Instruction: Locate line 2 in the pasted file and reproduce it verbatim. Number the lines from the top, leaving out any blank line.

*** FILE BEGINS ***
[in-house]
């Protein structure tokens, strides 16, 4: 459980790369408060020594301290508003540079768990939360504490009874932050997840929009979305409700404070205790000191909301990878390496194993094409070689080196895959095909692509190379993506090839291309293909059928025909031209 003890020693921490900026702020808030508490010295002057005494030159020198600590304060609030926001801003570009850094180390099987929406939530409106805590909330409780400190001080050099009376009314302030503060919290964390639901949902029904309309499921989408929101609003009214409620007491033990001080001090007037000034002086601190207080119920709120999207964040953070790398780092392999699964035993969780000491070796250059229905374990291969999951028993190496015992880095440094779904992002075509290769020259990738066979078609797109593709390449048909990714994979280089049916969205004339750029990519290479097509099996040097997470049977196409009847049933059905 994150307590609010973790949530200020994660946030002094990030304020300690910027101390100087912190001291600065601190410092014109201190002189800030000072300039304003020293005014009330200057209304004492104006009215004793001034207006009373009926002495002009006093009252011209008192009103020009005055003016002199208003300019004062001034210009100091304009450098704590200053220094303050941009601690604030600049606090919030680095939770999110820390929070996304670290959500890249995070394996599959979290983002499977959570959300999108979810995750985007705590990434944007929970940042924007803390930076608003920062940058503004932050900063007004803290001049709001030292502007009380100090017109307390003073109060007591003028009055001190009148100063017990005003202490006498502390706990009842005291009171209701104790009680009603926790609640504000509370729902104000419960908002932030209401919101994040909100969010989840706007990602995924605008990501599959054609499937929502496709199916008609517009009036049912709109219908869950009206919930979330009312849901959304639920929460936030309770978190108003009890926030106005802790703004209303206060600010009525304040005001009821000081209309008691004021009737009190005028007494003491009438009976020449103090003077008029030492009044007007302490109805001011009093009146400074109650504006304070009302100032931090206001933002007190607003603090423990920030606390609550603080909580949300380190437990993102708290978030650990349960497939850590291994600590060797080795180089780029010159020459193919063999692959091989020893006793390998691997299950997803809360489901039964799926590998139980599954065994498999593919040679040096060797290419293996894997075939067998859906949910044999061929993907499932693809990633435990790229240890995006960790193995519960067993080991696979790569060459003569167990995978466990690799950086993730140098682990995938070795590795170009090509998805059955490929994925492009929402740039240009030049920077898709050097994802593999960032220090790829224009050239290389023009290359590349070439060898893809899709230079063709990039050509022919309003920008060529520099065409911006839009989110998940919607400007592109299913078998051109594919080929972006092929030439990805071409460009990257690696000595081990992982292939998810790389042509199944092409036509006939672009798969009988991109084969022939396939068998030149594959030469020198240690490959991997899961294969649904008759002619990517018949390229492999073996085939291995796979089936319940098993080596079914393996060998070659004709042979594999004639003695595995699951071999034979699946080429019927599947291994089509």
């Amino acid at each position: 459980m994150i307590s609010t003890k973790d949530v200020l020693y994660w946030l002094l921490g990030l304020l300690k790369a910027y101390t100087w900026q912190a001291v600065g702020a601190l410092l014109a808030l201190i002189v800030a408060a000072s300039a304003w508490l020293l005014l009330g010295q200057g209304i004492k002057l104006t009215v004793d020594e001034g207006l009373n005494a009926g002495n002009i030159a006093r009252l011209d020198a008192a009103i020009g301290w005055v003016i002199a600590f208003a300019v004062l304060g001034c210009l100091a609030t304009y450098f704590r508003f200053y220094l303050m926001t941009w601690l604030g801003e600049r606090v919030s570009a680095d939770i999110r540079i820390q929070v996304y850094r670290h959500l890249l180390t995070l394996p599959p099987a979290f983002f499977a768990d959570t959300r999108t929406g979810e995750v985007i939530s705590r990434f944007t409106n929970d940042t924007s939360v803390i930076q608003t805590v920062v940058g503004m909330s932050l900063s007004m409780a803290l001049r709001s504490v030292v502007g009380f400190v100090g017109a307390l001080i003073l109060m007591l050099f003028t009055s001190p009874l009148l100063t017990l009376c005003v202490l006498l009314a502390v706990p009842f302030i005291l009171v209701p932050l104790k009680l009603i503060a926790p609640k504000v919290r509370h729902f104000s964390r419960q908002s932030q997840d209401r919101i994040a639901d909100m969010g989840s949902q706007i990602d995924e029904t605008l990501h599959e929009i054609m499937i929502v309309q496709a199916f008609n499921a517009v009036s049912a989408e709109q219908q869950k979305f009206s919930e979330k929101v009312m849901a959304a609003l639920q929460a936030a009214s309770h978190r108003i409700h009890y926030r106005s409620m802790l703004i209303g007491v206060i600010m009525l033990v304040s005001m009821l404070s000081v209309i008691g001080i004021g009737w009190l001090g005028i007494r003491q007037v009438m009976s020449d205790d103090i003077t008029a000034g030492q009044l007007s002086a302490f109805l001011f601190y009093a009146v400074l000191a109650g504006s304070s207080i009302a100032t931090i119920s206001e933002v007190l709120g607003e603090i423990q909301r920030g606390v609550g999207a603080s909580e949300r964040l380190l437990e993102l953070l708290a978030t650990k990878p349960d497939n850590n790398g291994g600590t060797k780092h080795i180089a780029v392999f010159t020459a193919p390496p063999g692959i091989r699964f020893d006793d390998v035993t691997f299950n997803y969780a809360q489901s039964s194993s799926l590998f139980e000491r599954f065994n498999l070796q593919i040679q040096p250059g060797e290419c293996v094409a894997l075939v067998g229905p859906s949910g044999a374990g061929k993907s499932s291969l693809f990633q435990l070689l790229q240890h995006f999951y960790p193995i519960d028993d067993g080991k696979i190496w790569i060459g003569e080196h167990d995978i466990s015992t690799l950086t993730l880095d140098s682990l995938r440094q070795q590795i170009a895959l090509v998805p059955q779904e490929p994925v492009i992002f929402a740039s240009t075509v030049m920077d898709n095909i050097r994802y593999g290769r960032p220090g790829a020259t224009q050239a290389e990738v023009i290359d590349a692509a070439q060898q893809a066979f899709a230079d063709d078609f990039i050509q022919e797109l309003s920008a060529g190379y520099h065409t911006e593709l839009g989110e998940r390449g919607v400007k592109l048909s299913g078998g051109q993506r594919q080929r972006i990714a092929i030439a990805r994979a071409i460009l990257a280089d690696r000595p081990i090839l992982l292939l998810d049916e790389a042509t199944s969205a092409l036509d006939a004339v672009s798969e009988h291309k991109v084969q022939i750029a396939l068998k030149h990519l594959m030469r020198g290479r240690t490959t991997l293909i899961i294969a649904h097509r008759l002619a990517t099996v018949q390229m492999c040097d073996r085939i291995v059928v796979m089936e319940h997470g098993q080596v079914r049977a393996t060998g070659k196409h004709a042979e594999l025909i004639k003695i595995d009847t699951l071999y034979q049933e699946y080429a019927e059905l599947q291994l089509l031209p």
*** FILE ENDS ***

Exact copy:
């Protein structure tokens, strides 16, 4: 459980790369408060020594301290508003540079768990939360504490009874932050997840929009979305409700404070205790000191909301990878390496194993094409070689080196895959095909692509190379993506090839291309293909059928025909031209 003890020693921490900026702020808030508490010295002057005494030159020198600590304060609030926001801003570009850094180390099987929406939530409106805590909330409780400190001080050099009376009314302030503060919290964390639901949902029904309309499921989408929101609003009214409620007491033990001080001090007037000034002086601190207080119920709120999207964040953070790398780092392999699964035993969780000491070796250059229905374990291969999951028993190496015992880095440094779904992002075509290769020259990738066979078609797109593709390449048909990714994979280089049916969205004339750029990519290479097509099996040097997470049977196409009847049933059905 994150307590609010973790949530200020994660946030002094990030304020300690910027101390100087912190001291600065601190410092014109201190002189800030000072300039304003020293005014009330200057209304004492104006009215004793001034207006009373009926002495002009006093009252011209008192009103020009005055003016002199208003300019004062001034210009100091304009450098704590200053220094303050941009601690604030600049606090919030680095939770999110820390929070996304670290959500890249995070394996599959979290983002499977959570959300999108979810995750985007705590990434944007929970940042924007803390930076608003920062940058503004932050900063007004803290001049709001030292502007009380100090017109307390003073109060007591003028009055001190009148100063017990005003202490006498502390706990009842005291009171209701104790009680009603926790609640504000509370729902104000419960908002932030209401919101994040909100969010989840706007990602995924605008990501599959054609499937929502496709199916008609517009009036049912709109219908869950009206919930979330009312849901959304639920929460936030309770978190108003009890926030106005802790703004209303206060600010009525304040005001009821000081209309008691004021009737009190005028007494003491009438009976020449103090003077008029030492009044007007302490109805001011009093009146400074109650504006304070009302100032931090206001933002007190607003603090423990920030606390609550603080909580949300380190437990993102708290978030650990349960497939850590291994600590060797080795180089780029010159020459193919063999692959091989020893006793390998691997299950997803809360489901039964799926590998139980599954065994498999593919040679040096060797290419293996894997075939067998859906949910044999061929993907499932693809990633435990790229240890995006960790193995519960067993080991696979790569060459003569167990995978466990690799950086993730140098682990995938070795590795170009090509998805059955490929994925492009929402740039240009030049920077898709050097994802593999960032220090790829224009050239290389023009290359590349070439060898893809899709230079063709990039050509022919309003920008060529520099065409911006839009989110998940919607400007592109299913078998051109594919080929972006092929030439990805071409460009990257690696000595081990992982292939998810790389042509199944092409036509006939672009798969009988991109084969022939396939068998030149594959030469020198240690490959991997899961294969649904008759002619990517018949390229492999073996085939291995796979089936319940098993080596079914393996060998070659004709042979594999004639003695595995699951071999034979699946080429019927599947291994089509």